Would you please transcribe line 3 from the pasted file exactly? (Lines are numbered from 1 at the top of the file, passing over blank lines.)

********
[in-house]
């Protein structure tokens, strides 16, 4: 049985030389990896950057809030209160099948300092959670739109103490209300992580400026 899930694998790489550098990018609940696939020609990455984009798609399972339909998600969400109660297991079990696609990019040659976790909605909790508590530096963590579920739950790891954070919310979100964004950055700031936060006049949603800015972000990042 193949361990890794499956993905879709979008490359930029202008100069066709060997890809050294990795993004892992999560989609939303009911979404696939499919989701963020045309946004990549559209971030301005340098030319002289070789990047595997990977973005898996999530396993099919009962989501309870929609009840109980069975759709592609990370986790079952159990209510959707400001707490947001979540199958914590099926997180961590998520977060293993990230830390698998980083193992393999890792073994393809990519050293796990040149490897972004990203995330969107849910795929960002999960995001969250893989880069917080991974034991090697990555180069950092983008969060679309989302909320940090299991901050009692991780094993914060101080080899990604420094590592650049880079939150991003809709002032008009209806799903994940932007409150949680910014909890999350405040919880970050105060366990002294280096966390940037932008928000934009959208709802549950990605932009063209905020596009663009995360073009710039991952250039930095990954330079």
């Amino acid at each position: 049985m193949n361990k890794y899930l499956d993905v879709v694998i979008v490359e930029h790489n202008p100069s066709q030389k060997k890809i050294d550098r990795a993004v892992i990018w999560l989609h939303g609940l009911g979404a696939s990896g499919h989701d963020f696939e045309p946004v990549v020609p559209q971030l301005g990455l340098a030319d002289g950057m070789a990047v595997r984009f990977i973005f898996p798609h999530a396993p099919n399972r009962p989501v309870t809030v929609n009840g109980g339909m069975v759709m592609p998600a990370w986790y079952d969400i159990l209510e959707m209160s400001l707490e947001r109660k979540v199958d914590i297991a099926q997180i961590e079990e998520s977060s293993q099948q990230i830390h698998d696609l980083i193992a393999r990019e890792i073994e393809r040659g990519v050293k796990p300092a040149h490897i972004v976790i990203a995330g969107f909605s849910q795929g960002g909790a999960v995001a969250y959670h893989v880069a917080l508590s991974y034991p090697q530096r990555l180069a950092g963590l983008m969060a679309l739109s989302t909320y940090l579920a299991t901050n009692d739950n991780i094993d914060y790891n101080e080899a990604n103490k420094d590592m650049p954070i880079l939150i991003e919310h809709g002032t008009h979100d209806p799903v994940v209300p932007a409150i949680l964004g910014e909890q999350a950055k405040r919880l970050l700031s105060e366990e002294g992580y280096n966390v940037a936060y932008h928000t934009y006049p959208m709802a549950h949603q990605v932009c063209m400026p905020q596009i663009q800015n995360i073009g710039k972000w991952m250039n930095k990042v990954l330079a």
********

């Amino acid at each position: 049985m193949n361990k890794y899930l499956d993905v879709v694998i979008v490359e930029h790489n202008p100069s066709q030389k060997k890809i050294d550098r990795a993004v892992i990018w999560l989609h939303g609940l009911g979404a696939s990896g499919h989701d963020f696939e045309p946004v990549v020609p559209q971030l301005g990455l340098a030319d002289g950057m070789a990047v595997r984009f990977i973005f898996p798609h999530a396993p099919n399972r009962p989501v309870t809030v929609n009840g109980g339909m069975v759709m592609p998600a990370w986790y079952d969400i159990l209510e959707m209160s400001l707490e947001r109660k979540v199958d914590i297991a099926q997180i961590e079990e998520s977060s293993q099948q990230i830390h698998d696609l980083i193992a393999r990019e890792i073994e393809r040659g990519v050293k796990p300092a040149h490897i972004v976790i990203a995330g969107f909605s849910q795929g960002g909790a999960v995001a969250y959670h893989v880069a917080l508590s991974y034991p090697q530096r990555l180069a950092g963590l983008m969060a679309l739109s989302t909320y940090l579920a299991t901050n009692d739950n991780i094993d914060y790891n101080e080899a990604n103490k420094d590592m650049p954070i880079l939150i991003e919310h809709g002032t008009h979100d209806p799903v994940v209300p932007a409150i949680l964004g910014e909890q999350a950055k405040r919880l970050l700031s105060e366990e002294g992580y280096n966390v940037a936060y932008h928000t934009y006049p959208m709802a549950h949603q990605v932009c063209m400026p905020q596009i663009q800015n995360i073009g710039k972000w991952m250039n930095k990042v990954l330079a």